Tag Archives: Learning

Hold on to a Learning Focus

“You have got to have a lot of dance steps, so depending on who your dance partner is, and what the music is, you can actually shift the repertoire. A lot of us fall into default mode so when the music changes to rumba or cha-cha, we keep doing the samba…. A skilled professional … will actually shift repertoire, and has a range of pedagogy.” (Allan Luke, Leaders in Educational Thought, 2012)

This year #Cyberpd is exploring DIY Literacy: Teaching Tools for Differentiation, Rigor, and Independence by Kate Roberts and Maggie Beattie Roberts. Roberts and Beattie Roberts focus our attention on the idea that students will have different learning needs at different times and that we need to be ready to meet them where they are with the tools they need so that they can be independent learners. While I agree that tools that make the learning sticky are important, I want to first pull the focus away from the teaching need (the tools) and put it on how we determine what the student learning need is because it’s only with a very clear sense of the ‘why’ that the tools become meaningful. Without focusing on the problem first (the learning need), tools and strategies may become “activity traps” (Katz, 24). 

Sometimes teachers struggle to identify student learning needs. They reference things like students’ level of organization (coming to class prepared to learn) or self-regulation (putting phone way) or responsibility (completing independent work/homework) as obstacles to learning. And sometimes they identify “the curriculum, or the politics of education, or the lesson plan” (DIY, 2) as the things that block student learning. But none of these things are student learning needs.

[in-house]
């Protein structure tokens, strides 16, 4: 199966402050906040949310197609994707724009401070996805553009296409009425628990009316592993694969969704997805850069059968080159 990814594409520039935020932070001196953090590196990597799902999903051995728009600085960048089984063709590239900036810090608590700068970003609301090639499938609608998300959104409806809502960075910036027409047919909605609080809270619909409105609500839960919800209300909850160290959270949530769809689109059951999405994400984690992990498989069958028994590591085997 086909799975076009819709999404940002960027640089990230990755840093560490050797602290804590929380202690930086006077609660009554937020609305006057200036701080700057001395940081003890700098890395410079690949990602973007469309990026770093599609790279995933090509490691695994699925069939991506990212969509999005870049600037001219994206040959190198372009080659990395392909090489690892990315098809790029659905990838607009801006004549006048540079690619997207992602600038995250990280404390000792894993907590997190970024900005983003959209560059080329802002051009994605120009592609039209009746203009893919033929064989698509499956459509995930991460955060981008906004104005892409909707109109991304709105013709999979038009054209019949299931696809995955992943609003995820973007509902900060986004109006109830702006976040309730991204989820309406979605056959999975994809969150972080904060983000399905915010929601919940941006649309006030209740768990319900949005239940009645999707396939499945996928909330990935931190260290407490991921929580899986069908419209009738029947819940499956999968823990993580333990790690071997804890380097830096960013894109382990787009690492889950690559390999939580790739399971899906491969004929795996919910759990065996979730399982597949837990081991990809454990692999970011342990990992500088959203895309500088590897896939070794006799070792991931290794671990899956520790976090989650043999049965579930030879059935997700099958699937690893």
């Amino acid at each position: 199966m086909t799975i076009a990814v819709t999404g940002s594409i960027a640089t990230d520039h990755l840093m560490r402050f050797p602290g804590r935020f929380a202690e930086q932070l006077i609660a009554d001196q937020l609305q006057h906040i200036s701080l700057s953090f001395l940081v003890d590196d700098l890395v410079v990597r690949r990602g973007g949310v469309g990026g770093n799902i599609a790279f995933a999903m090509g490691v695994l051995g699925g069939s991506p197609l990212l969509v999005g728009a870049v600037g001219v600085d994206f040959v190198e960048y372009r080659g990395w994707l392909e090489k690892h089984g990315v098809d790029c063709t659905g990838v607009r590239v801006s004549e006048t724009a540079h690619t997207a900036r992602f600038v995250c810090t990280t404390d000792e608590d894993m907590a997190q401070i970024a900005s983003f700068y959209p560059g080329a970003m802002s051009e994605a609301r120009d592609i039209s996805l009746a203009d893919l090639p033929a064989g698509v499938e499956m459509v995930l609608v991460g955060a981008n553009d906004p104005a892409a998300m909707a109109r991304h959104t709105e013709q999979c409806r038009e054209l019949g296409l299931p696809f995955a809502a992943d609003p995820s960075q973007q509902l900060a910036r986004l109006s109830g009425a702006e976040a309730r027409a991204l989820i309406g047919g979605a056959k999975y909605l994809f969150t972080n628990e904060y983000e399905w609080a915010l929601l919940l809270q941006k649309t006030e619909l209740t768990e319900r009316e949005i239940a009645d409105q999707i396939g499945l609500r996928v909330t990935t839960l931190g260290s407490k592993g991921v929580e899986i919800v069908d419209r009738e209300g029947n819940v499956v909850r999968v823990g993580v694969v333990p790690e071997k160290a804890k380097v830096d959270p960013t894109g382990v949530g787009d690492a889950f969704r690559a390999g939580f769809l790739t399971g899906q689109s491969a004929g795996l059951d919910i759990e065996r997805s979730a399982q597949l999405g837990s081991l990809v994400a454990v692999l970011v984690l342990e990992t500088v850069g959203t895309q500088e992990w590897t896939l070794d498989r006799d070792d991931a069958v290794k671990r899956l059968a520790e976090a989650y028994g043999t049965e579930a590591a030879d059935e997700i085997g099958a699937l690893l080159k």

What does a student learning need look like?

It is learning that the student(s) needs based on the evidence we have. This might be our own assessments, and it might be evidence from standardized tests, and it might be a combination. What is clear, however, is that even after we have taught the skill in the best way we know how to, some students still don’t get it.

What Roberts and Beattie Roberts note is that a student learning need is a teacher learning need; that “we don’t [always] have at our fingertips the content we most need to teach our kids” (23).  What do you do if the way you have been teaching students a skill is not reaching all of your students? If we have evaluated the importance of the skill; that is, we have determine that the skill is valuable, then there must be a sense of urgency for students to learn it (33)!

If you don’t belong to a collaborative inquiry or a professional learning community  then the authors suggest that teachers can access professional texts and a professional learning network (PLN) to help them find new content and/or strategies that may address their students learning needs. But by far and away, their first suggestion “Never teach alone” is the best alternative. We are better together! And not just because we need to model modern learning for our students, but also because the themes of teacher leadership, collaboration, and inquiry feature prominently in the research findings of leading education experts (e.g., Little, 1982; Darling-Hammond, 1998; Ball and Cohen, 1999; Lieberman and Miller, 2004; Hargreaves and Fullan, 2012; Hattie, 2012; Timperley et al., 2007; and Katz et al., 2013) (Donhoo and Velasco, 13-15). This research drives the collaborative inquiry I facilitate each year. The “link between teacher practice and student learning is a strong and robust one (Katz et al., 36), and it compells me and my team to work together to do the learning we need to.